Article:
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Chiaroscuro woodcut from 3 blocks, grays and black (only recorded impression of state i/ii) State i/ii: original light tone block (with different window and landscape) State ii/ii: light tone block replaced From 1538, when he painted the Four Evangelists panels for the Pisa Cathedral, Beccafumi frequently revisited the subject of the isolated, standing, monumental apostle in his work across mediums. Saint Philip is the first of Beccafumi’s apostle subjects executed in a pure chiaroscuro woodcut technique. The three-block composition is primarily expressed in the light tone block with the two darker blocks providing outlines. The darker blocks are also combined and layered to vary the depths of shadow and contribute to the work’s textured surface effects. Thinly cut highlights expose Beccafumi’s unorthodox use of a burin (a tool familiar to him from engraving copperplates), or an extremely fine gouge to cut his woodblocks. The Library of Congress impression represents one of two known states of Saint Philip (ALU.1009.2). A state with a different light tone block is this impression in the Rijksmuseum. The two states differ most noticeably in their treatment of the window and its view, as well as in the extent of highlights applied in the drapery. Close study reveals a vertical break through the mid-tone block lines that describe the top right fore-edge of the open book in the present impression. In the Rijksmuseum print, these same lines are intact, indicating that this state was the first (for the opposite chronology of the two states, see Hinterding in Chiaroscuro woodcuts from the Frits Lugt Collection in Paris 2005). The identification of the Rijksmuseum example as the earlier of the two states helps place Saint Philip chronologically within Beccafumi’s chiaroscuro oeuvre, further illuminating the evolution of his printmaking. The gray inks in the Rijksmuseum impression are akin to those Beccafumi used to print his earliest endeavors in the pure chiaroscuro technique, namely Meditation and Sibyl in a Tondo (ALU.1020.1, ALU.1022.1; although De Marchi in Domenico Beccafumi e il suo tempo and Gnann considered these to be Beccafumi’s last prints, Landau must be correct in dating them as the artist’s earliest pure chiaroscuro woodcuts).The artist’s approach to distributing his designs over three blocks is similar across these prints, as is his technique of cutting banks of faceted hatchings for highlights. Based on their material, technical, and stylistic affinities, it seems likely that the three prints were executed within a narrow time span. Compositionally, Saint Philip is especially close to Meditation. In both, Beccafumi situates his figures in an intimate moonlit interior. He renders their faces in strict profile, with resolute gazes directed beyond the window. Like the apparently unique first state Saint Philip, impressions of Meditation and Sibyl in a Tondo are extremely rare. By contrast, the second state Saint Philip is recorded in at least seven impressions, printed in subtly varied palettes of muted colors, including light browns, grays, and greens (see list in ALU.1009.2). There is a striking parallel between the pattern of survival of the first and second state impressions of Saint Philip and Four Doctors. In both cases, the first state is known in a single impression while the second state is found in more substantial numbers. Furthermore, the second state impressions of both prints are on paper with Medici Shield and Flowering Fleur de Lys in a Circle watermarks, the same two commonly found in Beccafumi’s four large Apostle prints. These large Apostles, Beccafumi’s final prints, were issued in more substantial numbers than any other of his chiaroscuro woodcuts. We might conclude that Saint Philip was one of Beccafumi’s earliest pure chiaroscuro woodcuts, of which he initially printed very few impressions. Later, when his capacity for printing increased, Beccafumi returned to the composition, cutting a new light tone block for it. Through the course of printing this second state, the light tone block evidently accrued damage. The Library of Congress impression shows dents or insect holes in the surface of the block that were filled in with putty or animal glue (for example, in the two spots above the saint’s proper right shoulder). Naoko Takahatake, The Chiaroscuro Woodcut in Renaissance Italy, exhibition catalogue, Los Angeles County Museum of Art, June-September 2018, National Gallery of Art, Washington D.C, October 2018-January 2019, DelMonico Books/Prestel, Munich-London-New York, 2018, pp. 174-175.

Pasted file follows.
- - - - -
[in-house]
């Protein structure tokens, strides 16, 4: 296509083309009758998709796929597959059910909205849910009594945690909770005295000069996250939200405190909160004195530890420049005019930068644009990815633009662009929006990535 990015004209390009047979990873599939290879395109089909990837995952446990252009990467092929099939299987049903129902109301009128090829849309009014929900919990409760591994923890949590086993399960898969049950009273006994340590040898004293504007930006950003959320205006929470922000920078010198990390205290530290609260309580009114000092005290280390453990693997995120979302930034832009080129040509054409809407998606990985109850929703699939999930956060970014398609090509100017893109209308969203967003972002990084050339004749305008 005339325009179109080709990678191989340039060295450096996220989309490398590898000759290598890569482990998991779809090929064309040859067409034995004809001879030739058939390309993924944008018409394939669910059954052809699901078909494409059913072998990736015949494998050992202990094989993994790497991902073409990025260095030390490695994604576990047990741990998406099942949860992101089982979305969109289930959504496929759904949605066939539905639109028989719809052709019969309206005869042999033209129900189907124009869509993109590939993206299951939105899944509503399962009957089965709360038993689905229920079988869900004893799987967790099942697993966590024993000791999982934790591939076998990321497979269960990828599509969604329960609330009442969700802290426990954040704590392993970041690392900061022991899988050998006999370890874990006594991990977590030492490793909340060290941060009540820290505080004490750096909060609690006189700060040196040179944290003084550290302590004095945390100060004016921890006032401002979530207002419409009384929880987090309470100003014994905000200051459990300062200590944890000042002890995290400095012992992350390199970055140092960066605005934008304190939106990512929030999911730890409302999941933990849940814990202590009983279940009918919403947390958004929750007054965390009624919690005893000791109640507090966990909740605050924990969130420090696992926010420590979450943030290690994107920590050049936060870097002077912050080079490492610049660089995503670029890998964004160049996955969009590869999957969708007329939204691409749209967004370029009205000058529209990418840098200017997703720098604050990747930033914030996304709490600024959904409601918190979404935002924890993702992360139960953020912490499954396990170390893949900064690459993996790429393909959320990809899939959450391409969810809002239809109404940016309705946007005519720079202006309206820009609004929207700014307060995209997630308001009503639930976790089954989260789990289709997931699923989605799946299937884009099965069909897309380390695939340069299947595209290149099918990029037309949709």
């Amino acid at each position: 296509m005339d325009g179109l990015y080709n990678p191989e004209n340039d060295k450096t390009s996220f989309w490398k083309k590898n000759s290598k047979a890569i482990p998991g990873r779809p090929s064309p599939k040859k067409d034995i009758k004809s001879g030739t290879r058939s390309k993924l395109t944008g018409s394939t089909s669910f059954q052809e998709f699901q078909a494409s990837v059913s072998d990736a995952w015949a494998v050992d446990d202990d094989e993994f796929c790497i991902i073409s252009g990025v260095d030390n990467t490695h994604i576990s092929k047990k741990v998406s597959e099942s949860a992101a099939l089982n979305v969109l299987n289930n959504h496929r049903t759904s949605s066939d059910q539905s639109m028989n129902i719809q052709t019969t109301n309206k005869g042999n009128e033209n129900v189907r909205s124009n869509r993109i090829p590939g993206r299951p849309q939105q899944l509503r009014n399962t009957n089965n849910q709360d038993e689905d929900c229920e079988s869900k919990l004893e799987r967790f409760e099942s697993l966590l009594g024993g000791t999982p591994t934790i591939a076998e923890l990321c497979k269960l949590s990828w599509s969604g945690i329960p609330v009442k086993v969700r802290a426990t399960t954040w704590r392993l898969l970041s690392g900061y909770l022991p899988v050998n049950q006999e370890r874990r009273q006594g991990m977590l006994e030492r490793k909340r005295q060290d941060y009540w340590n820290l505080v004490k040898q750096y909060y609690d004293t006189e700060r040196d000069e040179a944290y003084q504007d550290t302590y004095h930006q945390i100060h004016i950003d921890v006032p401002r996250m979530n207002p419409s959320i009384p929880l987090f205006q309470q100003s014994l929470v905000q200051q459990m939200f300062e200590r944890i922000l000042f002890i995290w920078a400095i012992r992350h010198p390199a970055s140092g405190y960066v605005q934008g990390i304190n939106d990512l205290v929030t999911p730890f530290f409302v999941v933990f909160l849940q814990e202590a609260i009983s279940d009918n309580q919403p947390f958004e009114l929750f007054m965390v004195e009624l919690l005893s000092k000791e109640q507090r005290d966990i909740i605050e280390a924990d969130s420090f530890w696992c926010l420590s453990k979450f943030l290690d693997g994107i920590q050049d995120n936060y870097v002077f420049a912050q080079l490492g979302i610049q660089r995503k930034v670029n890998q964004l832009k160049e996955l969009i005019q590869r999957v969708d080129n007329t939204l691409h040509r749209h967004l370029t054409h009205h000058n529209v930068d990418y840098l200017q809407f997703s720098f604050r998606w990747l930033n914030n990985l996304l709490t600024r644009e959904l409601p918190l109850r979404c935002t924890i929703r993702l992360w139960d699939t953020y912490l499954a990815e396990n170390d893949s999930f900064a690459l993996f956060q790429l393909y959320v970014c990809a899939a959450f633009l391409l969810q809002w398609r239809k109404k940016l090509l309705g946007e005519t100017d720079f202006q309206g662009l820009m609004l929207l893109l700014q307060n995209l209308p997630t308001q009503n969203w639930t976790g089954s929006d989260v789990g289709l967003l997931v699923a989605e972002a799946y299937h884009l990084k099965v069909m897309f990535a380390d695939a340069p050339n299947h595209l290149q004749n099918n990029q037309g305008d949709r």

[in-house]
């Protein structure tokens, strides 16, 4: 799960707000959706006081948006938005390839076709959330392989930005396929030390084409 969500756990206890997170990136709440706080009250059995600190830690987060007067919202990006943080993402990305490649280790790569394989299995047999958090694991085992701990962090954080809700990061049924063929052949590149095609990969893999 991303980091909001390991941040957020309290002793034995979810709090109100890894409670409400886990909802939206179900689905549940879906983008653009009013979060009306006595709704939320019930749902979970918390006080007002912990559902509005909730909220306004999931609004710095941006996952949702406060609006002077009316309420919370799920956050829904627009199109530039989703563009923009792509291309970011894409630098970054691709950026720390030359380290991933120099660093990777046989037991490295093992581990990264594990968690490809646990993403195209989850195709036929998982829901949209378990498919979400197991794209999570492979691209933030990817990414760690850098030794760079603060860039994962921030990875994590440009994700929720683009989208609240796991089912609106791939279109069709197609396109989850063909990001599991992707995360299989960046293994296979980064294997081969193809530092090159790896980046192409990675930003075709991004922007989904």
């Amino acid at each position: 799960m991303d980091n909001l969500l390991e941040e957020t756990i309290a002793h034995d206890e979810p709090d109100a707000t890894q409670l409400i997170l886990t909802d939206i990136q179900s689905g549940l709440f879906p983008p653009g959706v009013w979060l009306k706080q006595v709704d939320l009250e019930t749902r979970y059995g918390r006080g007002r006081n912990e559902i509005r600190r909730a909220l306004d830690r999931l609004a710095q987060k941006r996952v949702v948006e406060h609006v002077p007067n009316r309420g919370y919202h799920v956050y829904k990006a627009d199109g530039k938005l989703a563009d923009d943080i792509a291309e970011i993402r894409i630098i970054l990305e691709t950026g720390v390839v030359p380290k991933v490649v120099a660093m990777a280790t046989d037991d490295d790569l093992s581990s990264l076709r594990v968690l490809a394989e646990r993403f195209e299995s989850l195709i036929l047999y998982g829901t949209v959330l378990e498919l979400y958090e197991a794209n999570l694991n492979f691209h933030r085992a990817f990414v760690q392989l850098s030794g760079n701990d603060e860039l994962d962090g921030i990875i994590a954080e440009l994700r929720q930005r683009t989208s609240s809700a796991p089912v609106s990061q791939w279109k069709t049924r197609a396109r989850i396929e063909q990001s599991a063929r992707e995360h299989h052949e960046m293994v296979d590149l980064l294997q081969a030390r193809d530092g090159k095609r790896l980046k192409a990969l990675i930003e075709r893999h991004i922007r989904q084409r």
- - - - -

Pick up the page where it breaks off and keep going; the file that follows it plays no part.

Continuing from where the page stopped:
An impression in grey, Bremen Kunsthalle inv. 34197.